“He has been announcing games for more than 20 years,” said Trojan Athletic Director Jimmie Mitchell.
Police Chief Joe Treviño said 58-year-old Martin Montez was discovered on the roof of a house in the 1400 block of West Springer Street just after noon Monday.
A retired shop teacher at A.C. Jones High School, Montez apparently had collapsed on the roof of the home at about noon.
Treviño said the 911 call apparently came from one of Montez’s sons, who said he thought his father had been overcome by the heat.
Police and emergency medical technicians with Angel Care Ambulance Service had to call the Beeville Volunteer Fire Department to assist in getting the victim down and into an ambulance.
Police officers then blocked intersections in the city so that the ambulance could get to the emergency room at Christus Spohn Hospital Beeville without delay.
Doctors pronounced Montez dead shortly after the ambulance arrived.
The news of Montez’s untimely death spread across the city in minutes by telephone calls and social media.
Only days earlier, Montez had taken part in a ceremony at the Bee County Equipment Yard to dedicate a memorial to his brother, Frank, who had died of cancer.
Both Montez brothers had earned a reputation as quiet but confident men who had given many volunteer hours to the community.
Martin Montez had volunteered as a member of the City of Beeville’s Planning Commission since 2002 and had served as the commission’s chairperson, according to City Secretary Barbara Treviño.
Montez was well known within Beeville ISD both as a teacher and the man behind the microphone.
While most will remember him announcing football games, that wasn’t the only sport with which he volunteered to help.
“It was also soccer and girls softball,” Mitchell said. “Everybody is going to miss listening to him at the game. It was a big loss.”
Some people are fans of sports, but Montez was more than that.
Mitchell described Montez as a fixture at the games—someone always there rooting not for the win but for the children playing the game.
“He genuinely cared about our kids,” Mitchell said. “He cared about the Beeville Trojans.
“He was one of the nicest people you would ever get to know.”
When it came to helping the team, his support didn’t stop inside the announcer’s box.
No, it extended well beyond those walls.
“He would even come up and do odd jobs around the field house,” Mitchell said. “He never asked for anything in return. It is a sad day for us.”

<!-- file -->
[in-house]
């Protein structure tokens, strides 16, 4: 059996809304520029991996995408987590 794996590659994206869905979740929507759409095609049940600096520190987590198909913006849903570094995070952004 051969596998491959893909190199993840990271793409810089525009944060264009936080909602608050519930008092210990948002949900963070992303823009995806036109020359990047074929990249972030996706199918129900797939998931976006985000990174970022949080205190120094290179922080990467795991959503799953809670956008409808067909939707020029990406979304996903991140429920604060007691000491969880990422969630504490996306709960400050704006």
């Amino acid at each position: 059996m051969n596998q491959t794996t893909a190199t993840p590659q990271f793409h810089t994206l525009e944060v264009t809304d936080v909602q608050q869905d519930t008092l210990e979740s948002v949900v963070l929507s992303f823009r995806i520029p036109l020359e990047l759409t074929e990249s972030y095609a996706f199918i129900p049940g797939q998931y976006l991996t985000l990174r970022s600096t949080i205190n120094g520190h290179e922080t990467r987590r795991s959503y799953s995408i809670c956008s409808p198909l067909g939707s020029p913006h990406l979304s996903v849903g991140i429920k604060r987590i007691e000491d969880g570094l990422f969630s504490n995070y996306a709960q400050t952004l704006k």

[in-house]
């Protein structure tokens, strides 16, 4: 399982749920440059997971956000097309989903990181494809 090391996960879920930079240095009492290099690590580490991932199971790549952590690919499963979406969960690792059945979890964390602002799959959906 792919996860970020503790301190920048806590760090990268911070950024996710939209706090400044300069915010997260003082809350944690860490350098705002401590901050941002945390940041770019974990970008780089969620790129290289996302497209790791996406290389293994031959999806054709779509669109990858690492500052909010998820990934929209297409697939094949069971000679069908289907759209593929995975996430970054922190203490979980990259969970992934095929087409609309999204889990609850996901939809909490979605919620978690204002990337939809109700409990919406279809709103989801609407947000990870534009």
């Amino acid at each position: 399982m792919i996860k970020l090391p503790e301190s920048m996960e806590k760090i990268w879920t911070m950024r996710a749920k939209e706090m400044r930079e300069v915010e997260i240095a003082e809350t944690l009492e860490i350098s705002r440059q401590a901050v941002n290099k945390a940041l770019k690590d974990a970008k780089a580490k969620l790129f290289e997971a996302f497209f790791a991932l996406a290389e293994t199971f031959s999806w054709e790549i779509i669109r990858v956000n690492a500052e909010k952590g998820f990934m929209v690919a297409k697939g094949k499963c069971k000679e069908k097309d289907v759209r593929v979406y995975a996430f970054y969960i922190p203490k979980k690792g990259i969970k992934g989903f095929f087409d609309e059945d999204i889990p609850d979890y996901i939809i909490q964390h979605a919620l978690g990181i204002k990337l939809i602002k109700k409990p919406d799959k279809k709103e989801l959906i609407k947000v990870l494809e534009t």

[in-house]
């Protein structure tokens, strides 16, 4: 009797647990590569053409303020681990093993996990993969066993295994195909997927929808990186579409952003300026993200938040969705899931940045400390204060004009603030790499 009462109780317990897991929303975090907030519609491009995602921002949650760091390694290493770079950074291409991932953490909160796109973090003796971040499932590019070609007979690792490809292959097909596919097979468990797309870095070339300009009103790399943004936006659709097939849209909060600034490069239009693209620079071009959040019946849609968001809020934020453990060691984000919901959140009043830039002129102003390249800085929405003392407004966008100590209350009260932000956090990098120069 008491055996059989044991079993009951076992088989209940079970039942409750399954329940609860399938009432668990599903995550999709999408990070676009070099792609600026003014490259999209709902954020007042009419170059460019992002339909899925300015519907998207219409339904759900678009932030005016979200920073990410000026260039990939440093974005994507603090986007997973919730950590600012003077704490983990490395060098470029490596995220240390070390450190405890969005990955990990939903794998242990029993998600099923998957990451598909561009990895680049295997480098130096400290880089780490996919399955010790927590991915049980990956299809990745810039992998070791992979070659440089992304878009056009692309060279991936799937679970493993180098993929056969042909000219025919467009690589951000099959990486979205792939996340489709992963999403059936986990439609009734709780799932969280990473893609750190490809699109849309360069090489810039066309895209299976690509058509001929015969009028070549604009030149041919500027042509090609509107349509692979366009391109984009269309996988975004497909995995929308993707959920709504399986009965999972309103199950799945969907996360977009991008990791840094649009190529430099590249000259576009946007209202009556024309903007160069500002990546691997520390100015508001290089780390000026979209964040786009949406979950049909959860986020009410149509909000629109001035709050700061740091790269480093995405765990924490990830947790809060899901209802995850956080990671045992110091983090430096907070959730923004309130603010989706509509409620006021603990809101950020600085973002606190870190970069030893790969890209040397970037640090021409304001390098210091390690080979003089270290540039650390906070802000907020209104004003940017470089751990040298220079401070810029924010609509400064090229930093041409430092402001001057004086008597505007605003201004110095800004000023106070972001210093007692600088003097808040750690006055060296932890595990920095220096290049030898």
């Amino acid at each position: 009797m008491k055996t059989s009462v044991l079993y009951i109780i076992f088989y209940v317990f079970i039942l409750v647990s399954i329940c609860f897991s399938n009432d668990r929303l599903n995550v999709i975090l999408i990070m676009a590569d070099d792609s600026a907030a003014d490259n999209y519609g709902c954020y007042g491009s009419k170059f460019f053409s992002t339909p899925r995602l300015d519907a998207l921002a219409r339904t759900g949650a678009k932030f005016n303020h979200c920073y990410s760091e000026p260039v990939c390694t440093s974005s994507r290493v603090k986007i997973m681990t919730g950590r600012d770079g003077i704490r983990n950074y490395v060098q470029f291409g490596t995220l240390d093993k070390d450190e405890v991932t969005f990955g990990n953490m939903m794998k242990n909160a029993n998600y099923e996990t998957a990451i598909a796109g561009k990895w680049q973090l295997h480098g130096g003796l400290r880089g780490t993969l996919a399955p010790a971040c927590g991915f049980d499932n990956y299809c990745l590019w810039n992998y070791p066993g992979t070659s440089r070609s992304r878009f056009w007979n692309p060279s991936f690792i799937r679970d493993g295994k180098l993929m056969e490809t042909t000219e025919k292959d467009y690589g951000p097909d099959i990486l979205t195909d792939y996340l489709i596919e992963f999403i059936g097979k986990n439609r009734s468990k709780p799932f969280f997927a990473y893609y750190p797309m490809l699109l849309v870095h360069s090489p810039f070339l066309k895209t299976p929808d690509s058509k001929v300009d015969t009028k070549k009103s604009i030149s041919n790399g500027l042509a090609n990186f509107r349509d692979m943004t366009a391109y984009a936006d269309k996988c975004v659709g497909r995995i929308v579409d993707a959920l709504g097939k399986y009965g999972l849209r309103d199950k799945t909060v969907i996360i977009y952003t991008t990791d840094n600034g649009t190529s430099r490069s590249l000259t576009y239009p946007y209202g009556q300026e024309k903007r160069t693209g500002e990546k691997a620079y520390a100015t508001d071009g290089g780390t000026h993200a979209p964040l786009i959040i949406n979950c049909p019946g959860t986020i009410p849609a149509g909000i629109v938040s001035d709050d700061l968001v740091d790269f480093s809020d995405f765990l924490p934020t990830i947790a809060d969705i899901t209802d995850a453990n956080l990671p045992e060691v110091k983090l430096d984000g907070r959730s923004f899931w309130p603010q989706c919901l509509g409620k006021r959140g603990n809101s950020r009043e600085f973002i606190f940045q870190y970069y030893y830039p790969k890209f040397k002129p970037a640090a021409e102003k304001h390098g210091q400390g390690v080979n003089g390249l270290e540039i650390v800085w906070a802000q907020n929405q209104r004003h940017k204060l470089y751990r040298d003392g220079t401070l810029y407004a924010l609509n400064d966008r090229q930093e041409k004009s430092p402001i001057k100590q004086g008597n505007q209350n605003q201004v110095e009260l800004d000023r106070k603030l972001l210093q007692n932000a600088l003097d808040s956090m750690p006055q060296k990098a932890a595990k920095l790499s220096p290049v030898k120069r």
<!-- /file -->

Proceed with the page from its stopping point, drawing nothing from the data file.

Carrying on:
Mitchell has only been BISD athletic director about a year but quickly grew fond on Montez.
“He would come into my office weekly,” Mitchell said. “He would stop by in the morning and sit with me and ask how the kids were doing.
“I am going to miss sitting down with him.
“I looked forward to those conversations.”
Assistant AD Terry Greenup said that he knew when something needed doing, he could always count on Montez to lend a hand.
“Any time we needed something, he was there for us,” Greenup said.
Montez, who retired from teaching last year as the construction technology teacher at the high school, would help out even then with repairs.
“When he was teaching here, if I needed a drill or screw, I knew could count on him,” Greenup said.
He remembers seeing the smile on Montez’s face when former students would come up to him and thank him for what he taught him.
“He touched so many people in the building trades,” Greenup said.
Montez would beam when a youth would tell him, “I had a project at home, and I remember how to do it.”
Jaime Rodriguez, now principal at Hampton-Moreno-Dugat Early Childhood Center, was principal at Jones High when Montez retired.
“He was one of the nicest, most respectful, sincere men I have ever met. He would go out of his way to help anybody out,” Rodriguez said.
The respect he garnered from the students was mutual.
“The kids respected him because he respected the kids,” Rodriguez said. “He wasn’t one of those teachers that tried to push his weight around.”
Throughout Beeville ISD, the grim news Monday hit hard.
“He was just a great human being,” Greenup said. “We are definitely heartbroken about it.
“He was part of our athletic family.”
Like Mitchell, Greenup remembers hearing Montez call those hundreds, maybe thousands, of games over the years.
“He didn’t put his commentary on the game,” Greenup said. “He gave the facts and not any opinions.”
Mitchell said, “It is hard to find somebody in high school athletics as professional in the way he did it.
“He took pride in doing it and treated it like it was important.”
Replacing Montez will be difficult.
“They are not going to fill his seat,” Greenup said. “They will sit in the chair, but no one is going to fill it.”